Response to survey showing child protection thresholds rising 'due to budget pressures'


In response to the findings of the survey of frontline social workers carried out on behalf of the All Party Parliamentary Group for Children (APPGC), Kevin Williams, chief executive of The Fostering Network, said: ‘We have read with concern the findings of the survey which found that thresholds for qualifying as a "child in need" had risen over the last three years and that the majority of social workers feel that financial considerations are a key factor when decisions are being made on whether to offer early help to vulnerable children. The survey also found that 45 per cent of social workers believe that financial considerations come into play when decisions are made about whether a care order should be given.
‘While these figures are of great concern, they are also of little surprise. Within fostering, we have been arguing for some years that decisions are being too predicated on what is best for the budget rather than what is best for the child. That is why, for example, in our England national fostering stocktake submission, we called for placement decision making to be moved from the business or finance teams of a local authority to the children’s teams. Money must not dictate where a child is placed – instead meeting the needs of that child must always take priority.
‘We have also been hearing for some time that the needs of children coming into care are becoming increasingly complex. This is inevitable given that the rising thresholds means many children are remaining in settings which are exposing them to trauma or neglect for longer periods of time. What is worrying is that while the needs of fostered children and young people are on the increase, the amount of funding available to support foster carers and to offer therapeutic input is being whittled away. The governments of the UK must ensure that the services that fostered children and young people need access to are properly resourced.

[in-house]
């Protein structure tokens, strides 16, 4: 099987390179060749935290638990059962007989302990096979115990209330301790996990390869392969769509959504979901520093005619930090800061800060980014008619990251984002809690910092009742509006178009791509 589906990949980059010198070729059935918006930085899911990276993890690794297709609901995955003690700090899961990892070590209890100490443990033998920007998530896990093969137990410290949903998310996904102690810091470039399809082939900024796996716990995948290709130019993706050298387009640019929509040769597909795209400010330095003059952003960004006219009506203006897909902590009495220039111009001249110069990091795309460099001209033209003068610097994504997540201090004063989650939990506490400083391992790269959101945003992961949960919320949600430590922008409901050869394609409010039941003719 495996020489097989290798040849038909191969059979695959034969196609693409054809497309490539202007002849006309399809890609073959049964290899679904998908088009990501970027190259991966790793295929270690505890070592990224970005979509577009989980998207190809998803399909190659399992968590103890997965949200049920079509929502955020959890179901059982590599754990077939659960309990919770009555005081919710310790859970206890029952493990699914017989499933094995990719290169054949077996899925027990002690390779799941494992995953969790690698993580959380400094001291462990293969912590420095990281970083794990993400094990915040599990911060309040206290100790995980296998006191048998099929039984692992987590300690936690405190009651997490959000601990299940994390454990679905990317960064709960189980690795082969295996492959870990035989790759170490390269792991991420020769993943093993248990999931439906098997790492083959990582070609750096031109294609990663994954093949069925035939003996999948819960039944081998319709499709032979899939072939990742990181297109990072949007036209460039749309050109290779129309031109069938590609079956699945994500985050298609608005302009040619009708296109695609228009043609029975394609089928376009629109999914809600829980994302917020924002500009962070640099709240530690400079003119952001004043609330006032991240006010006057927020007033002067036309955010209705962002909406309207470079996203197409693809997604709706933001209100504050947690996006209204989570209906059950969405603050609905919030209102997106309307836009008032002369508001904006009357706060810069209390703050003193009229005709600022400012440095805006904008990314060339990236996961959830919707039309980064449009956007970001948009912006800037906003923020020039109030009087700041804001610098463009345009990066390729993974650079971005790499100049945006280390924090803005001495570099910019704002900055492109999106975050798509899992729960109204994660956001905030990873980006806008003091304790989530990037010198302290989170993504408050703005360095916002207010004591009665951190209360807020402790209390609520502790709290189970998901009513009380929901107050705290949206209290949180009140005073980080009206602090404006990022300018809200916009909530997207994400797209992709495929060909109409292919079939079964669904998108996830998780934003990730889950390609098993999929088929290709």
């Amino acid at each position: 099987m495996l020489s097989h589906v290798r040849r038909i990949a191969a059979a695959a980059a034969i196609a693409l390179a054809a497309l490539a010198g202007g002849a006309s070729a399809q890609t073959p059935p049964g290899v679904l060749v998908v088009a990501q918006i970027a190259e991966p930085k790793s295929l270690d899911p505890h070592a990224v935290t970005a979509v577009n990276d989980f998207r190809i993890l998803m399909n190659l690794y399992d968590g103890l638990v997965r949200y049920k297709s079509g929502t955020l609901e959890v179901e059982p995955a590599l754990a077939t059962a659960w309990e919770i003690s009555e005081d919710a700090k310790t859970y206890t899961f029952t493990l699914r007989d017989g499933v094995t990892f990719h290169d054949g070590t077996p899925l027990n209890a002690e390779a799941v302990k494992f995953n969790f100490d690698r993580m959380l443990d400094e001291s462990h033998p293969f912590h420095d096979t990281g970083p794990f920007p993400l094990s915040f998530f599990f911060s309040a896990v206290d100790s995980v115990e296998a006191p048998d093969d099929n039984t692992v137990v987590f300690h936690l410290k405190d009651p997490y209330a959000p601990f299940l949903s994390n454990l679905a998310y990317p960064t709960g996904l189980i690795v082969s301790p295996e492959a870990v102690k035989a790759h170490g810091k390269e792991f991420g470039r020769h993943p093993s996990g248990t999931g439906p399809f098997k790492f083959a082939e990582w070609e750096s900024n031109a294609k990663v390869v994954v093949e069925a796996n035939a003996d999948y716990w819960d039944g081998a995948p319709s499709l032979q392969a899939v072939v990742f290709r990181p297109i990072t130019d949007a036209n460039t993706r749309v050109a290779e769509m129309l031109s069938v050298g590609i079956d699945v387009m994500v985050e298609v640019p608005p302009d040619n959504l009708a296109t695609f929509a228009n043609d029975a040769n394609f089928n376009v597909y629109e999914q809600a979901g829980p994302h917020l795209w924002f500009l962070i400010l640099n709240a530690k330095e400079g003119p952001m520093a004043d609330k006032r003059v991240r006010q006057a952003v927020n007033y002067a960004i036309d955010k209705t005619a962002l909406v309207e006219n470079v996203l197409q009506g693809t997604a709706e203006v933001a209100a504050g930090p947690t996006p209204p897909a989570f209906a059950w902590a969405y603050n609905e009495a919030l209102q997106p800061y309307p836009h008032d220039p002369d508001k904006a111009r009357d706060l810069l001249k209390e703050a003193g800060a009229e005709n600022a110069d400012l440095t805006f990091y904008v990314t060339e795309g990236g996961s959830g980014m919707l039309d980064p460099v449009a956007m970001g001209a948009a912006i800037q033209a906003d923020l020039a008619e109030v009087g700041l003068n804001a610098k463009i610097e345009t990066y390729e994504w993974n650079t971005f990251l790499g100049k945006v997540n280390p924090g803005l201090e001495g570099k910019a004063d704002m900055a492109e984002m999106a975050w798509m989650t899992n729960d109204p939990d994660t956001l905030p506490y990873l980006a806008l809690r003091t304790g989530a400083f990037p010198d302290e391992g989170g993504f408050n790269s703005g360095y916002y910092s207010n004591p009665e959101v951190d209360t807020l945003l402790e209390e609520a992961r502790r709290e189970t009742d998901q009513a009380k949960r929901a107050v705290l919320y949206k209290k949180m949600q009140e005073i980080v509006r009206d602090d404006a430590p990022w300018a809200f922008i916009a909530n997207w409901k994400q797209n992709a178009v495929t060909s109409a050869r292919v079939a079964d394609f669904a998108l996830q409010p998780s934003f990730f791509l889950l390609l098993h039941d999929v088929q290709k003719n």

‘We would echo the words of former children’s minister Tim Loughton, who chairs the APPGC: "There is now a very real fear that intervention for an increasing number of children is being determined not by vulnerability and threat of harm but by finances and availability of support." We also agree with him that this is a false economy – money spent now on some of our most vulnerable children will save us money in the future, but also ensure that this generation of children and young people get the input and support they deserve and desperately need.’